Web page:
Eataly opens Milan flagship location
Smeraldo a temple to Italian gastronomy17 March, 19:01
(ANSA) - Milan, March 17 - When you first enter the new Eataly Smeraldo in Milan, you realize immediately that you've entered a temple to Italian gastronomy. There is, of course, lots of food and drink to buy. But before you proceed to the check out you will more likely than not be tempted to sit down somewhere and have a snack (or a full meal): with 19 eateries under one, big roof, there's something for everyone: from pizza, pasta and piadine to meat and fish restaurants as well as shops-in-shop selling fine ice cream and chocolate. The latest addition to the Eataly family, which opens to the public March 18, is truly a cultural center, with spaces for cooking courses, conferences, a book shop and - in line with its original theatrical origins - a stage for live music and performances.
Presenting the new 5,000 square meter, 4-storey location to the media on March 14, Oscar Farinetti, the firm's founder, emphasized the location's historical roots and connections to Milan.
Housed in what was formerly the Teatro Smeraldo, a short walk from the central Garibaldi train station, Farinetti pointed out that the theater served as the career launch pad for famous Italian singers including Celentano and Mina. It's also hosted musicals and ballets as well as concerts and performances by bands including Oasis and REM and acts by stars like Ray Charles and Woody Allen, among others. To keep this theatrical link alive, every day from 7:00 PM onwards patrons will be treated to free, live music.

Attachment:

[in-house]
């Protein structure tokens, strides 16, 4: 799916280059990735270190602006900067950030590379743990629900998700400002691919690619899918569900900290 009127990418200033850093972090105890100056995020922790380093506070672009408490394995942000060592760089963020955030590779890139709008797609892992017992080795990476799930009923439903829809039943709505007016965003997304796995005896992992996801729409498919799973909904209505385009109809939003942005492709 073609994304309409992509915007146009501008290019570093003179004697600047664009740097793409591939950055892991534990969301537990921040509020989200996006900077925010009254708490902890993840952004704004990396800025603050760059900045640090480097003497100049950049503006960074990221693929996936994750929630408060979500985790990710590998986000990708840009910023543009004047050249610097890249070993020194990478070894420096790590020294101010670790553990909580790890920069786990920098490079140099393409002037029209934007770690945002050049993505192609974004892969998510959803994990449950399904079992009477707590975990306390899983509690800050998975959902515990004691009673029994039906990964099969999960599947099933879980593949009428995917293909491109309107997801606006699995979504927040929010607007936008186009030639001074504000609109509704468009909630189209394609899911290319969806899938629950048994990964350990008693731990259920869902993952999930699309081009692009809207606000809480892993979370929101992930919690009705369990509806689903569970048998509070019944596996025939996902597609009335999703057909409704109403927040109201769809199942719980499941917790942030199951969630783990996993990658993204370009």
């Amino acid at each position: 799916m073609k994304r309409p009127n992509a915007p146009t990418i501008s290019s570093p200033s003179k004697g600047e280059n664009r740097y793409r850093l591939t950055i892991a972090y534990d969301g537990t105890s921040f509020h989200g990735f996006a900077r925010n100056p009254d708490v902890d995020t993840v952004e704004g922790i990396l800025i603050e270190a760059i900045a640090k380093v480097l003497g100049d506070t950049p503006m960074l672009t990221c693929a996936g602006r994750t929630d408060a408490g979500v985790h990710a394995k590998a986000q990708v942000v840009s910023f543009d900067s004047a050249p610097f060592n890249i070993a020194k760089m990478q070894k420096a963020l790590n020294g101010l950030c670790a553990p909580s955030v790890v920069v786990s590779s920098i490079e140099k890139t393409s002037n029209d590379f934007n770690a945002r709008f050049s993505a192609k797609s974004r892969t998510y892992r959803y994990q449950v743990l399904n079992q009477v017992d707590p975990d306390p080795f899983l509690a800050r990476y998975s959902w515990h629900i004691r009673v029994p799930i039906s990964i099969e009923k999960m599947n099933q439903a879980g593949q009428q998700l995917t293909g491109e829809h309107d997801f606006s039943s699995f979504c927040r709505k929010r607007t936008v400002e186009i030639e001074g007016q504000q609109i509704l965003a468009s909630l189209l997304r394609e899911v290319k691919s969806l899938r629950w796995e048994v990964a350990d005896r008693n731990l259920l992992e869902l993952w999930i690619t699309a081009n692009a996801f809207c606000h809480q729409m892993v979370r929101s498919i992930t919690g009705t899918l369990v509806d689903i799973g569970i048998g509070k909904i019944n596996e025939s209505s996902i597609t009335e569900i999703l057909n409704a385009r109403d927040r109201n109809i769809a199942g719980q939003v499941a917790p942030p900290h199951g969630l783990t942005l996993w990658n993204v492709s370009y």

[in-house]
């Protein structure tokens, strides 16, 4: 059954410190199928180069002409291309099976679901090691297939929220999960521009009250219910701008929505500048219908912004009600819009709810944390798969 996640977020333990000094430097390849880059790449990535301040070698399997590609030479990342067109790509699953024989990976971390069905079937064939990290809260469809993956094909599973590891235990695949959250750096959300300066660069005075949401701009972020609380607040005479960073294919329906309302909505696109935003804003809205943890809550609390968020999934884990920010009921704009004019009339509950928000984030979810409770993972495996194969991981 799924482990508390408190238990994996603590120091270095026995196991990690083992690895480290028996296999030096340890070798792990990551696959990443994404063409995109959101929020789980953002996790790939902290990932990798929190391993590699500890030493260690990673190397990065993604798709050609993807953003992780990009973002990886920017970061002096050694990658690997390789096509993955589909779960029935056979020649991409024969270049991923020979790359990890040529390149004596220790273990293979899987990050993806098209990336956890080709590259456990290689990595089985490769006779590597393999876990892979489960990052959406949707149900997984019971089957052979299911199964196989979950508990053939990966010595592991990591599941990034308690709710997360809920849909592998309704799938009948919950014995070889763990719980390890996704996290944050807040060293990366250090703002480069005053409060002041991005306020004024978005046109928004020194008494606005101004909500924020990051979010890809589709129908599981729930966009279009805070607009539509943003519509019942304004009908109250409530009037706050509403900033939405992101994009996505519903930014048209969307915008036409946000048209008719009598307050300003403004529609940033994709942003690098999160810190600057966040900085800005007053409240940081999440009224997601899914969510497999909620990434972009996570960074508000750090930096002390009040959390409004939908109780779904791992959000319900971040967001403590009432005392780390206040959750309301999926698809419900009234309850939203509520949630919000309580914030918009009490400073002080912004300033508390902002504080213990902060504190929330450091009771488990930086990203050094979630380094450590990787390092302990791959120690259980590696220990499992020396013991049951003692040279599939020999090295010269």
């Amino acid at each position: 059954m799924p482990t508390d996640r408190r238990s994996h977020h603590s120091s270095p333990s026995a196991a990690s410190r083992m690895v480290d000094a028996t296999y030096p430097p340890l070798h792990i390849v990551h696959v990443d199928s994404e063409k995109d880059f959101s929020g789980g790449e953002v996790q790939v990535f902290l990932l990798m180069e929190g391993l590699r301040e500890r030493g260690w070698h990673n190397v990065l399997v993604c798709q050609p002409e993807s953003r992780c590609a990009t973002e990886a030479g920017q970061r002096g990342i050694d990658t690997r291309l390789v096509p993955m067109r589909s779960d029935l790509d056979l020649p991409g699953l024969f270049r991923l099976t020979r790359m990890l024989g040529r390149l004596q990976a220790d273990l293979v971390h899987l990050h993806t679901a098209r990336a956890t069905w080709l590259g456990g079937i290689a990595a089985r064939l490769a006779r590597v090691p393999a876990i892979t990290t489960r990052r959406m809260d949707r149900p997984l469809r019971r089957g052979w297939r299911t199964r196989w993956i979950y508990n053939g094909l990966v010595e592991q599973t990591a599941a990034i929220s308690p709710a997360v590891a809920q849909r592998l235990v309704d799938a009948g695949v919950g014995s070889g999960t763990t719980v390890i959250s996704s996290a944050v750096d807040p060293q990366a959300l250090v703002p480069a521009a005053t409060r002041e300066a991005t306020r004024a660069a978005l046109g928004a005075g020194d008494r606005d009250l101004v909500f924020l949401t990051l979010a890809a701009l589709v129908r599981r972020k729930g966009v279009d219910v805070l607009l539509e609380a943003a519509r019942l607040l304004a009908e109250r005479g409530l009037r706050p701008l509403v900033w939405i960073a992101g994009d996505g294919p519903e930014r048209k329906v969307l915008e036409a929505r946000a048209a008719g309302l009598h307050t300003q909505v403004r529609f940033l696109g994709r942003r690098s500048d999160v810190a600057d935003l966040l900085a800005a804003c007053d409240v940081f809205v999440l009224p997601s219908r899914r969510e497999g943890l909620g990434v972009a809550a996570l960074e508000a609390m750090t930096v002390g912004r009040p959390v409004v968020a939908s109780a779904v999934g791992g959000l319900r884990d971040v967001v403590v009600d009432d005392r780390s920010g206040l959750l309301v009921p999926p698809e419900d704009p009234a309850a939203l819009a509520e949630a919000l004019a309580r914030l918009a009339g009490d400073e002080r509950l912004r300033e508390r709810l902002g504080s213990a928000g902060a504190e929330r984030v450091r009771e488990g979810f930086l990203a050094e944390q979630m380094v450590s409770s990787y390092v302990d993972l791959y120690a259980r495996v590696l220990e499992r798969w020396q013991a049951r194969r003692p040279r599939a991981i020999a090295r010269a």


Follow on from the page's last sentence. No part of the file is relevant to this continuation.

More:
The opening date is also important in Milan's history, for it was on March 18, 1848 that the Milanese launched their "cinque giornate" (five day) rebellion against occupying Austrian forces, Farinetti explained.
While historical references are abundant, from a building perspective very little remains of the original theater: only the four columns at the entrance. And the new location doesn't follow any particular format. Pointing out how every Eataly is a reality of its own (there are already some 25 locations in the world and another 10 or so are in the works), Farinetti said: "It's not a chain. I abhor places that are all the same. We are not Starbucks or McDonald's." Whatever your take on fast food, walking around the three floors of the new Eataly (another, smaller one will open its doors in Milan on March 21, near the central Piazza Duomo), you get a sense of what a food power Italy really is. Helping set the mood, some of the 300-plus newly-hired staffers wear t-shirts pointing out that "life is too short not to eat well," highlighting the message that Eataly is all about quality and not quantity. It's no coincidence that the Slow Food movement is the firm's "strategic consultant".
On the ground floor you have bars and snack points serving everything from Lavazza coffee and Venchi chocolates to fresh baked bread and pizza, as well as the bookshop, which aside from cook books also offers up wine and food guides and - in honor of the location's theatrical past - music-related titles including works on Miles Davis, Kiss and Bob Dylan. You can also buy everything from fresh fruit and vegetables to pasta and sweets, as well as kitchen utensils and design items.
Ride the escalators to the first floor and you find selections of cold cuts, cheeses, and fish and meat markets, as well as the more formal Alice restaurant.
The second floor is dedicated mostly to wines, waters and beers - many of them made by Italian microbrewers, a testament to the sector's livelihood - as well as two class rooms and a conference center able to host up to 150 people. Clearly Farinetti is on to something. Founded in 2002 and with its first location in Turin (opened in 2007), the food-emporium group has already hit 400 million euros in turnover and has already moved far away from its Italian homeland with locations in the US (New York and Chicago, with Los Angeles and Philadelphia soon), Turkey, Dubai and Japan (the second largest market outside Italy in terms of locations).
London, Paris and Sao Paulo in Brazil are also in the works.